home November 2018 Making Sexual Assault Visible

Making Sexual Assault Visible

This fall, Mary Holland sought to make visible how prevalent and diverse experiences of sexual assault are in our society. In translating the viral #MeToo movement into a campus visual-awareness installation, Holland, a professor of English, offered an unexpected, yet powerful medium:  Post-it notes.

The installation, “#MeToo:  Facing the Pain and Prevalence of Sexual Assault” was displayed in the Student Union second floor lobby on windows overlooking HAB from November 1-9.  Signs posted on individual window panes helped to define the installation’s three-part structure, which invited campus community members to describe what sexual assault looks like, how it affects victims, and to offer support for victims and suggestions for societal change.

Professor Mary Holland

On the brightly colored Post-its, participants described a range of experiences, from child molestation to date rape, groping and cat calls, and a variety of perpetrators:  a sister, next door neighbor, teacher, employer, family friend, boyfriend.

The lasting trauma of sexual assault was evidenced by references to attempted suicide, struggles with intimacy and persistent feelings of shame. “I can’t get close to anyone,” one began. “I’m always so empty, and I’ve so few memories from childhood because of what happened. I feel like I’m permanently damaged.”

“I am redefining the word family and creating a new ‘normal’ lifestyle,” wrote another.

When Holland discussed with campus Title IX and LGBTQ Coordinator Emma Morcone her initial idea to make visible sexual assault experiences and impacts, Morcone suggested adding the final panel dedicated to offering victims words of encouragement and support.

Morcone said she wanted the installation to be a “place of healing” for victims who often bear their suffering in silence for personal or professional reasons. One message on the final pane offered a simple recognition:  “I believe you.”

Holland described her intention as twofold:  “I wanted people who experienced [sexual assault] to be able to express it, and I wanted people even if they haven’t experienced it, to have to say ‘Oh my God, this happens to people’ and feel that. We’re never going to get out of a culture that cultivates assault until the real experiences of it can be felt by everybody.”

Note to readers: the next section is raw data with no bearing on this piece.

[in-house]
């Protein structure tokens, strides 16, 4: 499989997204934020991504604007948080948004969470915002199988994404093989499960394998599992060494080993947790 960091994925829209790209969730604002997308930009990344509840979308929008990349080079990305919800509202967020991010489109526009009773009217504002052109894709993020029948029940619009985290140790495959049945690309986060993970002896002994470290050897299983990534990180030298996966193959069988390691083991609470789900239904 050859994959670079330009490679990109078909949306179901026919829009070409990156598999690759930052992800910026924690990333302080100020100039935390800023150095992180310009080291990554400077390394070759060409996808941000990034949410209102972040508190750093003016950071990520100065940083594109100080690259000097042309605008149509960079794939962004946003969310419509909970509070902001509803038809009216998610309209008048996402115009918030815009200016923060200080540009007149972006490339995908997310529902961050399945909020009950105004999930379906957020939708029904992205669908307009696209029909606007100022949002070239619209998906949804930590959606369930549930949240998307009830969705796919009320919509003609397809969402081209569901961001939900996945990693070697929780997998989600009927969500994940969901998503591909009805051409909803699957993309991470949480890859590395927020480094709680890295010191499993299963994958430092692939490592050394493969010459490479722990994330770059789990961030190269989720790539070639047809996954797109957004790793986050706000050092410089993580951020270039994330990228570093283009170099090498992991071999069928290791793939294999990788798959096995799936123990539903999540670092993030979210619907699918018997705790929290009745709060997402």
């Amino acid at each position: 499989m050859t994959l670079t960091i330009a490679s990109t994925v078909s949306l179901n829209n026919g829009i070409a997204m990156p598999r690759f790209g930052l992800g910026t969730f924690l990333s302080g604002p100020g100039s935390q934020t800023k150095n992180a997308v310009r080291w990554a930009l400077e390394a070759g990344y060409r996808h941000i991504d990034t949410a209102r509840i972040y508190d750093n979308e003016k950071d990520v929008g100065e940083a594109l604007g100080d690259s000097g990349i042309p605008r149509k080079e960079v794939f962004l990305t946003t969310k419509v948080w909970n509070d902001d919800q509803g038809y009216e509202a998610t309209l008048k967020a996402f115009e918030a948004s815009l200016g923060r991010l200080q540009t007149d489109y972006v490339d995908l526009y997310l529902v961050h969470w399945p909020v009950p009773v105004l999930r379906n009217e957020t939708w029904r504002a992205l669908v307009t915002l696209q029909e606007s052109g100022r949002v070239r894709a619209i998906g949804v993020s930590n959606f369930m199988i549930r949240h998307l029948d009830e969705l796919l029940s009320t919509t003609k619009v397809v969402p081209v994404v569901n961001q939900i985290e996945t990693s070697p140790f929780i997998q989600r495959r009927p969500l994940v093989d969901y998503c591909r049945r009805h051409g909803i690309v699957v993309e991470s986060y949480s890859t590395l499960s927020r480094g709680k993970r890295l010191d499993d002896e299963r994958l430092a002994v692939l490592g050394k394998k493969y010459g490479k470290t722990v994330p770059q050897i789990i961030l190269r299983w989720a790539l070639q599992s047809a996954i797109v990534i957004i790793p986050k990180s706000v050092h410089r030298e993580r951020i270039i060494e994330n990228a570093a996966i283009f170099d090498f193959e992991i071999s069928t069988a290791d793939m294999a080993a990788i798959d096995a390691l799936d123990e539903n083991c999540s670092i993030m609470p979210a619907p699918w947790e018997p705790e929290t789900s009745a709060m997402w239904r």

Title IX and LGBTQ Coordinator Emma Morcone

For Holland, that includes men in particular.  Though Holland received an outpouring of support for the installation from members of the campus community, only two men (both friends) made a point of speaking to her about it. Holland saw this as evidence of the misconception that sexual assault is a “woman’s problem,” despite the fact that men are most commonly the perpetrators of sexual violence.

“If we can’t get men to participate in acknowledging this and acknowledging their part in the culture that normalizes it, it’s never going to change. And that hasn’t happened yet,” said Holland.

Holland, whose teaching interests include contemporary American and British literature and theory, utilizes her platform as an educator to teach students about power inequalities and sexual assault. This fall, she connected her discussion of Joyce Carol Oates’ haunting 1966 short story “Where Are You Going, Where Have You Been?” and its portrayal of the sexual coercion of a teen by an older man to the larger cultural discussion about sexual assault and power differentials between men and women. She live-streamed the testimony of Christine Blasey Ford during Brett Kavanaugh’s Supreme Court nomination hearings and asked for her students’ input on the “MeToo” installation.

For Holland, open discussions about sexual assault should be as common in higher education settings as discussions about racism and the othering of groups of people because of their race or sexuality.

“As humanities teachers, we see it as our job to educate our students about these forms of prejudice and coercion and power, but how often do we talk about sexual assault that way? It’s the same thing. So we need to incorporate it into all the ways we educate people. That’s what we do here after all,” she said.

Holland and colleagues Morcone, Andrea Varga and Robin Cohen-La Valle will host a roundtable on sexual assault and ways to address it on campus during a SUNY-wide conference in April.

Sojourner Truth Library will preserve the “#MeToo:  Facing the Pain and Prevalence of Sexual Assault” installation in its special collections.